I have no idea what I did on the Saturday night, or during the day on Sunday. But on Sunday night, I was in TGIF sitting next to Fred and Dennis in the bar end-corner seat furthest from the entrance when two African girls walked in.

This is nothing unusual, there are quite a number of African girls studying in Bangalore, and TGIF is quite a popular haunt. However, I'd met these two before. Two to three weeks earlier, they'd come in on either a Friday or a Sunday night, can't remember which, and I had gone over to their table to talk to them - like you do. The first one I spoke to was noticeable cautious and gave me a fairly obviously false name - Juliet. Then later I got talking to the other. She was a law student just completing her LLB course; spoke English with a pleasant African - actually Tanzanian - accent; seemed to have her head screwed on right, and had nice tits that I would like to have seen more of. She was quite reserved, and though she seemed quite taken with Sam as a name, and said she would use that in future, no telephone number was forthcoming. As they left, on the offchance, I gave her my work business card since that was all I had, and asked her to e-mail me.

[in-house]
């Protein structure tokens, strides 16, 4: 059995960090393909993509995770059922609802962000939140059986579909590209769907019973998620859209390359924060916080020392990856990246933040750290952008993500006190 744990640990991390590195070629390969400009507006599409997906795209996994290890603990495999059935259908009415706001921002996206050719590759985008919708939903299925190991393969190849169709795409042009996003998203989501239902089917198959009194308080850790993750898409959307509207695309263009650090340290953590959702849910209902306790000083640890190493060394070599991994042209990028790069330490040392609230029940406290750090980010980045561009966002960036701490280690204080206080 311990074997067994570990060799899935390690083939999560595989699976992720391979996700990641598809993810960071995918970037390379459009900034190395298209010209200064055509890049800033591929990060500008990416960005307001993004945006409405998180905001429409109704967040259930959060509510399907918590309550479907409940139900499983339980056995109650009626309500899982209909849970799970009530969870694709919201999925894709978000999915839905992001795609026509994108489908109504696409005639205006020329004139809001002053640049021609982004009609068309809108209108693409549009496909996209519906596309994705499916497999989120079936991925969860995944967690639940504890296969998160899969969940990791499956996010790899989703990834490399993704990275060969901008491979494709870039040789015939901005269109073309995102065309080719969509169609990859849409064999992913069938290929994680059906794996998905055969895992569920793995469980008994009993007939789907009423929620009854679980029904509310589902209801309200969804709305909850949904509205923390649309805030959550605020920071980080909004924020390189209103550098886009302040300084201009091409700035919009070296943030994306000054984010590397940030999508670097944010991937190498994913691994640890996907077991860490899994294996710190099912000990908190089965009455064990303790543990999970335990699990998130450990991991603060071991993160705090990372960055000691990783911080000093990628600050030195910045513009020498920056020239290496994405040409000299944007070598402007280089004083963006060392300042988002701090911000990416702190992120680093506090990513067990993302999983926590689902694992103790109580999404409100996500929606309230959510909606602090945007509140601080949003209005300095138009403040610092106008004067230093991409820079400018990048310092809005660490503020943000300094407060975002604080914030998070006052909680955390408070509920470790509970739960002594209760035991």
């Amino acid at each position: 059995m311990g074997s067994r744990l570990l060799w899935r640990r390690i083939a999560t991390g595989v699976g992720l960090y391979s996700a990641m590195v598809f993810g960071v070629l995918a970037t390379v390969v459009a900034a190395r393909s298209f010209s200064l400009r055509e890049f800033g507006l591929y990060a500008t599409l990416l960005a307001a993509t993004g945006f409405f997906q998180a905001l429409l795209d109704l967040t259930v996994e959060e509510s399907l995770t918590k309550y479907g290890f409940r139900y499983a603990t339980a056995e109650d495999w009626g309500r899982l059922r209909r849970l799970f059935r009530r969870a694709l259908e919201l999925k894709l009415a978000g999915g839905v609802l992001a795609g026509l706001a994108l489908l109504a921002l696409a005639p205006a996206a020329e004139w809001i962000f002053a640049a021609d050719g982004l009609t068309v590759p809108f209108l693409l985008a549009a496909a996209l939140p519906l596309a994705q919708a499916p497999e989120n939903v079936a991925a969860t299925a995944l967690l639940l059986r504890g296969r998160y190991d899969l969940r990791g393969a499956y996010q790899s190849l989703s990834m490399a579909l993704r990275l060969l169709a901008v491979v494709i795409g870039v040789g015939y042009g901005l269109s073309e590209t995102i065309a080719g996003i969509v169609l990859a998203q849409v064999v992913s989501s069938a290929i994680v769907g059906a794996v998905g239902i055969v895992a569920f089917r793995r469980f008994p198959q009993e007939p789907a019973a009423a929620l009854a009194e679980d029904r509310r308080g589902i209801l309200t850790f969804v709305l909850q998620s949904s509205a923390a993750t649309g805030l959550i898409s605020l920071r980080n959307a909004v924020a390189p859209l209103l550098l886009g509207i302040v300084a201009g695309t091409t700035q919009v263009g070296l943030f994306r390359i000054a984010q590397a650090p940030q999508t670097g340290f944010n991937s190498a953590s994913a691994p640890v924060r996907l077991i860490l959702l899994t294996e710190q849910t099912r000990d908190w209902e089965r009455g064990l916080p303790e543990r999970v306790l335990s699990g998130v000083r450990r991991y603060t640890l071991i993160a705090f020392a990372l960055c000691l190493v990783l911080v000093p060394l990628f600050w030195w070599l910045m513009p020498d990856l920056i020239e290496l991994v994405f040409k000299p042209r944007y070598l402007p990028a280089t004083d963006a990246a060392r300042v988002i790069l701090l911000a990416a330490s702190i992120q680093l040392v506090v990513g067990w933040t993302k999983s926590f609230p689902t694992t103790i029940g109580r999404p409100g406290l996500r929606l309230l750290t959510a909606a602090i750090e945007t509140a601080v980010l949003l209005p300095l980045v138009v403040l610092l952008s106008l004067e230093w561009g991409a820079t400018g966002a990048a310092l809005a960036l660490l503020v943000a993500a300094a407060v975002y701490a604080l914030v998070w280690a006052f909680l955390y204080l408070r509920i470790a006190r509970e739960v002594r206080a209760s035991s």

Next day, and the day after, I looked hopefully at my in box, but there was nothing, so I assumed I'd made less of an impression on her than she had on me.